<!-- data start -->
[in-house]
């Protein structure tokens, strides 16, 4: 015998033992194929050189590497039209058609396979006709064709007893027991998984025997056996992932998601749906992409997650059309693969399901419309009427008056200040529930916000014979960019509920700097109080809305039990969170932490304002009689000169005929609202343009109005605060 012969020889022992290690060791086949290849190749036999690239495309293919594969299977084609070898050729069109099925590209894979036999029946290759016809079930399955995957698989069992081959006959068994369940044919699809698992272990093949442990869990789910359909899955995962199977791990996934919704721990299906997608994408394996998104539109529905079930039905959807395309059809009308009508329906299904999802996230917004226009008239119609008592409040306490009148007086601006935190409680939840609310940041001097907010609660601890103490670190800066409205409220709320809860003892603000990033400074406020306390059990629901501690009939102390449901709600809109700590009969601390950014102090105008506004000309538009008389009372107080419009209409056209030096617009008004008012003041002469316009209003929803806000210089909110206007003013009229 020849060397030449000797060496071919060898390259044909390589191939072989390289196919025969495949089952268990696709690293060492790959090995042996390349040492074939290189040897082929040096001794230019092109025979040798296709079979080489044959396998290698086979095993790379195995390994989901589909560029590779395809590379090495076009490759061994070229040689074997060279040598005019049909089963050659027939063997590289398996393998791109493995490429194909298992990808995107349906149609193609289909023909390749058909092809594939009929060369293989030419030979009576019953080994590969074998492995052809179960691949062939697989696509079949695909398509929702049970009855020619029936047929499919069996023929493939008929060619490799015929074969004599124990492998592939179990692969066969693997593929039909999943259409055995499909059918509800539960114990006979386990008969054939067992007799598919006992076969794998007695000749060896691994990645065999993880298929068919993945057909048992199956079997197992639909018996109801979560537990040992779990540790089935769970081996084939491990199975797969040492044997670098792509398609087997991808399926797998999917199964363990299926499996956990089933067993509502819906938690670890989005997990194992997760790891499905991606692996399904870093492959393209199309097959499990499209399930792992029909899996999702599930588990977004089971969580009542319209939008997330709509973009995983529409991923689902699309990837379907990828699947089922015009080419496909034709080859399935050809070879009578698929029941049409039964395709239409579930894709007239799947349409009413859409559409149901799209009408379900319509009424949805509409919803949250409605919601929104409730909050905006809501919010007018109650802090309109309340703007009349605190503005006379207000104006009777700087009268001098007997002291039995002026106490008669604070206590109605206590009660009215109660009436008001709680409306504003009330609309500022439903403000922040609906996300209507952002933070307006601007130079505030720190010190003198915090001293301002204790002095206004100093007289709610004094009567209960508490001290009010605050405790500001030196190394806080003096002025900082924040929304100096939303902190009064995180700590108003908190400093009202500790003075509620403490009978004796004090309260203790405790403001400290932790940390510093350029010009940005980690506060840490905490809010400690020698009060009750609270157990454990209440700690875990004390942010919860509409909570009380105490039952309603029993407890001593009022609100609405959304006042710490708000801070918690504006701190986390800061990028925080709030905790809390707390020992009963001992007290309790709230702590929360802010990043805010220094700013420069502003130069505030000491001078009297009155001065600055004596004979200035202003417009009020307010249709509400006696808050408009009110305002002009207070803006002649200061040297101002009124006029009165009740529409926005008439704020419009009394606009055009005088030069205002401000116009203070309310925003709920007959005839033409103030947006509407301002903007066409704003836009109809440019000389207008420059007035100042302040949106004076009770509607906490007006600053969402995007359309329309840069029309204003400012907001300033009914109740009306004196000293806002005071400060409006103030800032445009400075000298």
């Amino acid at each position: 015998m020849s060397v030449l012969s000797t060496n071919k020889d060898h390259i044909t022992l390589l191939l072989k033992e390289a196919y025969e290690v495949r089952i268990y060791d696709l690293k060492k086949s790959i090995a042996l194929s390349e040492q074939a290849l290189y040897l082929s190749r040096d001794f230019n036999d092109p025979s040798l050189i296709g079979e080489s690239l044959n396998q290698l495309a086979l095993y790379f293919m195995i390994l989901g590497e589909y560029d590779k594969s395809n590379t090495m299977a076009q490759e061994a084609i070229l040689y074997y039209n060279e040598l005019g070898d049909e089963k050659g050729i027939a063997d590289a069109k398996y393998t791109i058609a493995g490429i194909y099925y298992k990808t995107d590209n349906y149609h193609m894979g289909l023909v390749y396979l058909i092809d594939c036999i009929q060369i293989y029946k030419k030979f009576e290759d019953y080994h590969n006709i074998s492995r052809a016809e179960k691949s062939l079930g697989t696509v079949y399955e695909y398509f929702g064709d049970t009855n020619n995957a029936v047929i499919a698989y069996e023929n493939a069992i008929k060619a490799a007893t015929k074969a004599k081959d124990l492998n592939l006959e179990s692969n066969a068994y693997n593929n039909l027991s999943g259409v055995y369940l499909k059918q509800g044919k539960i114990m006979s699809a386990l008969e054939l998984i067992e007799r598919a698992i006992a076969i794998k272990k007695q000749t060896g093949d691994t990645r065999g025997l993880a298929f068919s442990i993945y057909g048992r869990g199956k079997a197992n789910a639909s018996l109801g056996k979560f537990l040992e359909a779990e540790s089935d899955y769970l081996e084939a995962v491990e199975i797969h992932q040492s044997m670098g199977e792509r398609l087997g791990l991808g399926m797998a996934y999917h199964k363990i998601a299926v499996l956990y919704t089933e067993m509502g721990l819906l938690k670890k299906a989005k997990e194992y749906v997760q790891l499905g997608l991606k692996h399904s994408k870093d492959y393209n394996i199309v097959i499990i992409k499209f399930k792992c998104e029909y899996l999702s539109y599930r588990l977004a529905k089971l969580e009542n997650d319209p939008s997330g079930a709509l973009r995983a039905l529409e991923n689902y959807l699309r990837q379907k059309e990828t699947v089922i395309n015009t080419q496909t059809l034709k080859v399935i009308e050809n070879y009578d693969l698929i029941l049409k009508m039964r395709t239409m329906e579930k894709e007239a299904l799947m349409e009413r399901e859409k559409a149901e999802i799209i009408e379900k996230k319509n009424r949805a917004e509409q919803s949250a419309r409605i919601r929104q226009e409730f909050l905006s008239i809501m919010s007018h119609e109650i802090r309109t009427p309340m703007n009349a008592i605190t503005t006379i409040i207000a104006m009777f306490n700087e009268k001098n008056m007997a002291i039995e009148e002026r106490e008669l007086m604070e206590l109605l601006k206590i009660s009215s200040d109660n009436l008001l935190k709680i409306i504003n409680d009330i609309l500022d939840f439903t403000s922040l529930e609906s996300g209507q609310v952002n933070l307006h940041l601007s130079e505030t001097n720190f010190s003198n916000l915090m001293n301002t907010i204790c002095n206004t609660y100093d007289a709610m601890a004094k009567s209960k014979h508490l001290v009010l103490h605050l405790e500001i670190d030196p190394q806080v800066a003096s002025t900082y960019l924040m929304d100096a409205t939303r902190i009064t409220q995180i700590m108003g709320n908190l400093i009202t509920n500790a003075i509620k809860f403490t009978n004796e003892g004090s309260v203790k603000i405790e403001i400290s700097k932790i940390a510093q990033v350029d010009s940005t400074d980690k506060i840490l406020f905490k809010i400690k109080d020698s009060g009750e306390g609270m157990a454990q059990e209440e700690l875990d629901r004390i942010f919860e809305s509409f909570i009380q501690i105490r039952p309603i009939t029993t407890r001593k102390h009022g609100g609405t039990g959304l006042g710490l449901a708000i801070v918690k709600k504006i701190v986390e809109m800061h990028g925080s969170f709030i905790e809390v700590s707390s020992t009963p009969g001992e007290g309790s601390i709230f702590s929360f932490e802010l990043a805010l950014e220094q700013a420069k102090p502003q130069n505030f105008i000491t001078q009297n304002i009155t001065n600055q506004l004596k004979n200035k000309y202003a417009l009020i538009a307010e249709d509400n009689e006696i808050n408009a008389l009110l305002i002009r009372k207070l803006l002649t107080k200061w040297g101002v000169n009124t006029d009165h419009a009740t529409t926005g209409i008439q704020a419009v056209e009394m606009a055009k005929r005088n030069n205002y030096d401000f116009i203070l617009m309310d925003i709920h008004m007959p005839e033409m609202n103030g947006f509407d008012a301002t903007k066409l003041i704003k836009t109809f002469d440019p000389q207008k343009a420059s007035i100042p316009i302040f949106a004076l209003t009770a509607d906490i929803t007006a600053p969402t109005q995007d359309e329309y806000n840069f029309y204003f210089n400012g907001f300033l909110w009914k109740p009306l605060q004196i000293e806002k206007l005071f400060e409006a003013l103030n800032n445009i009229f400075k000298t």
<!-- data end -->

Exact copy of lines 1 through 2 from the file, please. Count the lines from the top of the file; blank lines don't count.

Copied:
[in-house]
């Protein structure tokens, strides 16, 4: 015998033992194929050189590497039209058609396979006709064709007893027991998984025997056996992932998601749906992409997650059309693969399901419309009427008056200040529930916000014979960019509920700097109080809305039990969170932490304002009689000169005929609202343009109005605060 012969020889022992290690060791086949290849190749036999690239495309293919594969299977084609070898050729069109099925590209894979036999029946290759016809079930399955995957698989069992081959006959068994369940044919699809698992272990093949442990869990789910359909899955995962199977791990996934919704721990299906997608994408394996998104539109529905079930039905959807395309059809009308009508329906299904999802996230917004226009008239119609008592409040306490009148007086601006935190409680939840609310940041001097907010609660601890103490670190800066409205409220709320809860003892603000990033400074406020306390059990629901501690009939102390449901709600809109700590009969601390950014102090105008506004000309538009008389009372107080419009209409056209030096617009008004008012003041002469316009209003929803806000210089909110206007003013009229 020849060397030449000797060496071919060898390259044909390589191939072989390289196919025969495949089952268990696709690293060492790959090995042996390349040492074939290189040897082929040096001794230019092109025979040798296709079979080489044959396998290698086979095993790379195995390994989901589909560029590779395809590379090495076009490759061994070229040689074997060279040598005019049909089963050659027939063997590289398996393998791109493995490429194909298992990808995107349906149609193609289909023909390749058909092809594939009929060369293989030419030979009576019953080994590969074998492995052809179960691949062939697989696509079949695909398509929702049970009855020619029936047929499919069996023929493939008929060619490799015929074969004599124990492998592939179990692969066969693997593929039909999943259409055995499909059918509800539960114990006979386990008969054939067992007799598919006992076969794998007695000749060896691994990645065999993880298929068919993945057909048992199956079997197992639909018996109801979560537990040992779990540790089935769970081996084939491990199975797969040492044997670098792509398609087997991808399926797998999917199964363990299926499996956990089933067993509502819906938690670890989005997990194992997760790891499905991606692996399904870093492959393209199309097959499990499209399930792992029909899996999702599930588990977004089971969580009542319209939008997330709509973009995983529409991923689902699309990837379907990828699947089922015009080419496909034709080859399935050809070879009578698929029941049409039964395709239409579930894709007239799947349409009413859409559409149901799209009408379900319509009424949805509409919803949250409605919601929104409730909050905006809501919010007018109650802090309109309340703007009349605190503005006379207000104006009777700087009268001098007997002291039995002026106490008669604070206590109605206590009660009215109660009436008001709680409306504003009330609309500022439903403000922040609906996300209507952002933070307006601007130079505030720190010190003198915090001293301002204790002095206004100093007289709610004094009567209960508490001290009010605050405790500001030196190394806080003096002025900082924040929304100096939303902190009064995180700590108003908190400093009202500790003075509620403490009978004796004090309260203790405790403001400290932790940390510093350029010009940005980690506060840490905490809010400690020698009060009750609270157990454990209440700690875990004390942010919860509409909570009380105490039952309603029993407890001593009022609100609405959304006042710490708000801070918690504006701190986390800061990028925080709030905790809390707390020992009963001992007290309790709230702590929360802010990043805010220094700013420069502003130069505030000491001078009297009155001065600055004596004979200035202003417009009020307010249709509400006696808050408009009110305002002009207070803006002649200061040297101002009124006029009165009740529409926005008439704020419009009394606009055009005088030069205002401000116009203070309310925003709920007959005839033409103030947006509407301002903007066409704003836009109809440019000389207008420059007035100042302040949106004076009770509607906490007006600053969402995007359309329309840069029309204003400012907001300033009914109740009306004196000293806002005071400060409006103030800032445009400075000298």